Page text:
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I Wonder Why...?

I will be writing about aspects of Spanish history and their traditions. I am a very curious person and have always needed to know "why" they do it, and "how" it came about. So over the years while living in Spain I have made a conscious effort to discover "el porque de las cosas" and I will be sharing them with you. I hope you find it as fascinating as I do.

Hemingway's Affinity for Spain: A Love Story Etched in Literature
Friday, September 1, 2023 @ 10:34 AM

Ernest Hemingway, a titan of 20th-century literature, is highly revered for his profound contributions to the literary world. Known for his adventurous spirit and mastery of evoking emotion through his works, Hemingway exuded a special fondness for the country of Spain - a love-affair that significantly influenced his writings. His relationship with Spain was intricately woven into his life and work, colouring his experiences and creating some of his most formidable literary triumphs.

Spain: A Mosaic of Romanticism and Valor

Hemingway first ventured into Spain in 1923 and was immediately captivated by its vibrant culture, the charm of its towns, its passionate people, and the thrilling spectacle of bullfighting. These experiences laid the groundwork for his fascination and undying love for Spain, which he called the "last good country left."

The allure of Spain's bullfighting tradition, in particular, was an enduring fascination for Hemingway. It was not just the pomp and spectacle that intrigued him, but the symbolic dance of life and death that unfolded in the arena. He saw it as a representation of the broader human experience, embodied in the matador's graceful movements, courage, and fortitude in facing the mighty bull.

The Spanish Stories

Hemingway's adoration for Spain seeped effortlessly into his writing, infusing his narratives with genuine passion and authenticity. This was especially evident in "The Sun Also Rises" (1926) - his first major novel. Here, he portrayed the Fiesta of San Fermín in Pamplona with such vividness and life-like accuracy that it became an iconic piece of literature, immediately associating Hemingway with Spain.



Later in his career, the Spanish Civil War deeply moved Hemingway. A testament to this was "For Whom the Bell Tolls" (1940), one of his most famous novels. It was set in this harsh context, chronicling the complexities and tragedies of war through the narrative of a young American involved with the anti-fascist guerrilla fighters. The novel was a direct outcome of Hemingway's personal experiences as a journalist covering the war for the North American Newspaper Alliance.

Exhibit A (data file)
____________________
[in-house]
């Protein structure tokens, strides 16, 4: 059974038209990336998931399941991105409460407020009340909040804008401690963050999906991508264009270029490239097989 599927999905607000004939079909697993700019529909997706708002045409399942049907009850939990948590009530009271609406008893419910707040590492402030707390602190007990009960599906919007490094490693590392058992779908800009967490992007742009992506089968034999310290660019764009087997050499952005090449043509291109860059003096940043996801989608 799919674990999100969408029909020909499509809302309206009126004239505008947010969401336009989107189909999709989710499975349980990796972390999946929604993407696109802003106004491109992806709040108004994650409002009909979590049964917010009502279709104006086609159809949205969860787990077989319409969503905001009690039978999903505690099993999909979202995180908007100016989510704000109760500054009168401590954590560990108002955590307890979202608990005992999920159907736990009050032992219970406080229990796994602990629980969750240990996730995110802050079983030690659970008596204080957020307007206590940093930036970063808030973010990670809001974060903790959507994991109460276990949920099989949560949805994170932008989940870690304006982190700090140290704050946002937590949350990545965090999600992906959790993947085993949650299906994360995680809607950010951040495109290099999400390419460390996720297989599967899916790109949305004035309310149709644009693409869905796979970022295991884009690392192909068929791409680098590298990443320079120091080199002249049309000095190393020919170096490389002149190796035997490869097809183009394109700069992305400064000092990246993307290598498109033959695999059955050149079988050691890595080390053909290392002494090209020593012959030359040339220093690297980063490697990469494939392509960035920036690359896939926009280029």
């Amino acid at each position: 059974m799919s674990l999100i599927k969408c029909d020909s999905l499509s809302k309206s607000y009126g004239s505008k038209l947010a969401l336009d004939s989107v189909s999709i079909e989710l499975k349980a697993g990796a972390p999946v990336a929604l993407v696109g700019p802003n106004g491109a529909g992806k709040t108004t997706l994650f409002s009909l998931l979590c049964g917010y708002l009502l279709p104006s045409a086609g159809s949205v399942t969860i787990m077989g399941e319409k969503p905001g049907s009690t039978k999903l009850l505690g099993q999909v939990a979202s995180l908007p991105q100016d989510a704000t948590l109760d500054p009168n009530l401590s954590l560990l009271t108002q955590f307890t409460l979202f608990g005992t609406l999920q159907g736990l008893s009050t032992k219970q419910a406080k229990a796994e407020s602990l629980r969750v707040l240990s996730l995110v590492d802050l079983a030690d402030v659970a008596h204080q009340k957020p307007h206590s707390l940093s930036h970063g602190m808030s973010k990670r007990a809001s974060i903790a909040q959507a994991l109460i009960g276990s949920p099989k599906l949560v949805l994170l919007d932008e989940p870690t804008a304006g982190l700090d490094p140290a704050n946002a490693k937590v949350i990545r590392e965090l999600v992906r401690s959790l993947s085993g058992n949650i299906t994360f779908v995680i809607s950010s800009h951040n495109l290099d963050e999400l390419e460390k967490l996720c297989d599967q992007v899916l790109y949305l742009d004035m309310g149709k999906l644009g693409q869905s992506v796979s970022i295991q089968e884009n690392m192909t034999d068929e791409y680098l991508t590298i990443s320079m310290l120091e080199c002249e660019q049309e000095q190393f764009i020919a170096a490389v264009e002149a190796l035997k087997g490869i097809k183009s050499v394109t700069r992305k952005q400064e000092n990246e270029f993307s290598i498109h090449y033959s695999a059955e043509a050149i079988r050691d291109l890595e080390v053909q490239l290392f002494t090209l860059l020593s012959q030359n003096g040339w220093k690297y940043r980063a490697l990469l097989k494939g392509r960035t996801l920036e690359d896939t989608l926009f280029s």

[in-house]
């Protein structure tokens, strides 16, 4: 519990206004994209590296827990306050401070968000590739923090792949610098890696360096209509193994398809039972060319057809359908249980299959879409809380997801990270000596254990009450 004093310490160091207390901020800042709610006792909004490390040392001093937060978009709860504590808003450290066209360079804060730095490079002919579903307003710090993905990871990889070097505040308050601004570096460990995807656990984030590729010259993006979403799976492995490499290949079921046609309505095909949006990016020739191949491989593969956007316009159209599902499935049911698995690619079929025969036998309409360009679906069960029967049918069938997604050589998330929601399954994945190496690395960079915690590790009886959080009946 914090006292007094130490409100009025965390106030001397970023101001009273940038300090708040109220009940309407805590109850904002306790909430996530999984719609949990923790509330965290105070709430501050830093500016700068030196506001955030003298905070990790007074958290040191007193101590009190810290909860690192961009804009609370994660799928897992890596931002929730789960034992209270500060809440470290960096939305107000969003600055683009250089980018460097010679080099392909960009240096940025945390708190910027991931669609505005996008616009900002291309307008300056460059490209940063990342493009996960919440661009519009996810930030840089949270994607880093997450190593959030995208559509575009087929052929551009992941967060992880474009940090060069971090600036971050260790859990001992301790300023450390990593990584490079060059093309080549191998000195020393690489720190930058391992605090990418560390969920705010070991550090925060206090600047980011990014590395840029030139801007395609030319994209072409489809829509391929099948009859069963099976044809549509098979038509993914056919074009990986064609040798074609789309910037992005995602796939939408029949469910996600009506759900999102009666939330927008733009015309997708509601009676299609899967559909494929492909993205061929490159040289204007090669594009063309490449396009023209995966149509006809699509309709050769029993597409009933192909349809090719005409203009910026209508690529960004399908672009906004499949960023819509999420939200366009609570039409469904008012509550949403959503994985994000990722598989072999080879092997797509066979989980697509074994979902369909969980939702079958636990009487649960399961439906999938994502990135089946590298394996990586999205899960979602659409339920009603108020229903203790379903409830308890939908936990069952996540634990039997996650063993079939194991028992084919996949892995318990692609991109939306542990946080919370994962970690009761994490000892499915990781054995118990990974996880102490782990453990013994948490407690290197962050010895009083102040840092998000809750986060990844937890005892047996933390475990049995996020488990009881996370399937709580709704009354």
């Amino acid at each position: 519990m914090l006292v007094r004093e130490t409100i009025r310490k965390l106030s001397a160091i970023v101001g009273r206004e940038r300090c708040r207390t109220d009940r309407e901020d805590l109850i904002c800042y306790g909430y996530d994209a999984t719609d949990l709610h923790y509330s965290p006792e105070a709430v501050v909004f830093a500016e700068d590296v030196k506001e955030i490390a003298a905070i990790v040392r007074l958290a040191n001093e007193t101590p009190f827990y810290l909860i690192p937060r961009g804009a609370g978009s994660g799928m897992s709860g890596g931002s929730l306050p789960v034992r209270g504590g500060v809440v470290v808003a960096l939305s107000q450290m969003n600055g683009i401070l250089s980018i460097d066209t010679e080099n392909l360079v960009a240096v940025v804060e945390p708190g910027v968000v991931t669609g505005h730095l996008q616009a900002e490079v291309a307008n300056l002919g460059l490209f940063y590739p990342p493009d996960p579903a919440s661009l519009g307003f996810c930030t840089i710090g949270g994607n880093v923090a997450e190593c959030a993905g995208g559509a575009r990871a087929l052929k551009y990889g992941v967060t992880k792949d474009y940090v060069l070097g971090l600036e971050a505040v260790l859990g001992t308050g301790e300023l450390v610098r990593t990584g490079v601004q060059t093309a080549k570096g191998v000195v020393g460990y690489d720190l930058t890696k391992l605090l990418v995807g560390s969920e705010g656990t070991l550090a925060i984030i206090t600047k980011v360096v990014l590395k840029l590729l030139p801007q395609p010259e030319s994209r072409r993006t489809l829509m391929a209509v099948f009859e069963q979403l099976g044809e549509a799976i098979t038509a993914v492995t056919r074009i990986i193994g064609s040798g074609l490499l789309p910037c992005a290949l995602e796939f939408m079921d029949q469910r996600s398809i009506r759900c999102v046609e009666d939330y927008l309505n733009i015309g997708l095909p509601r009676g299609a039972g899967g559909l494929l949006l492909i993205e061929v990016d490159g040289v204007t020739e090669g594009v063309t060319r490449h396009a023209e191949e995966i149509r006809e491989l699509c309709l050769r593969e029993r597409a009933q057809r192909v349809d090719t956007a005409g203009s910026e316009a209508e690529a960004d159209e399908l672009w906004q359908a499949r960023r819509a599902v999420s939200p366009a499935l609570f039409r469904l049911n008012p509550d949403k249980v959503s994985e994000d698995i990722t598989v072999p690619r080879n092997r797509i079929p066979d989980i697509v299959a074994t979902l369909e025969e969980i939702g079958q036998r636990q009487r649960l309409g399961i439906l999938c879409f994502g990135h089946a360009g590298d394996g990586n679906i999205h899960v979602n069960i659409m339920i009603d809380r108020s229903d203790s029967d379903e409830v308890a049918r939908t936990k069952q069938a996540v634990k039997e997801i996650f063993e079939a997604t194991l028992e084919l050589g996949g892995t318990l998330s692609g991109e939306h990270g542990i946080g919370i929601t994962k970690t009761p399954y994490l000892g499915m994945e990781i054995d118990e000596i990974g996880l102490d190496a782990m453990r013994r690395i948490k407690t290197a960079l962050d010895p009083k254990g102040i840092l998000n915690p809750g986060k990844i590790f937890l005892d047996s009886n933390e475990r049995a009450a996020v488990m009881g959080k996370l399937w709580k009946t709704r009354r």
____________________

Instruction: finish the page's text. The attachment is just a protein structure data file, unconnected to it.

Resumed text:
A Lifetime Affair

Hemingway's relationship with Spain lasted a lifetime, influencing not just his work but his personal life as well. He held an unyielding fascination for the country's culture, traditions, and landscapes. Additionally, Spanish society - both its virtues and its flaws - offered a well of inspiration for his protagonists.

His connection to Spain resonated with his readers, transforming Pamplona's running of the bulls into a popular tourist attraction and cementing Spain's place in global literary consciousness for future generations.

Ernest Hemingway's love for Spain was not merely a whimsical affection for the exotic. It was a relationship marked by depth and understanding, a deep-rooted connection that played out across his life and work. Through his stories, we come to know Spain - its harsh realities, its enchanting traditions, and its resilient people - just as he came to know and love it. Thus, Hemingway's relationship with Spain is more than just a peripheral influence; it is a testament to his ability to profoundly interweave his lived experiences with his visionary storytelling.

Like 2


lenox said:
Friday, September 1, 2023 @ 10:41 AM

For Whom the Bell Tolls is an astonishing book. I was knocked out when I read it. Masterful prose and a great story about a forgotten corner of the Spanish Civil War.

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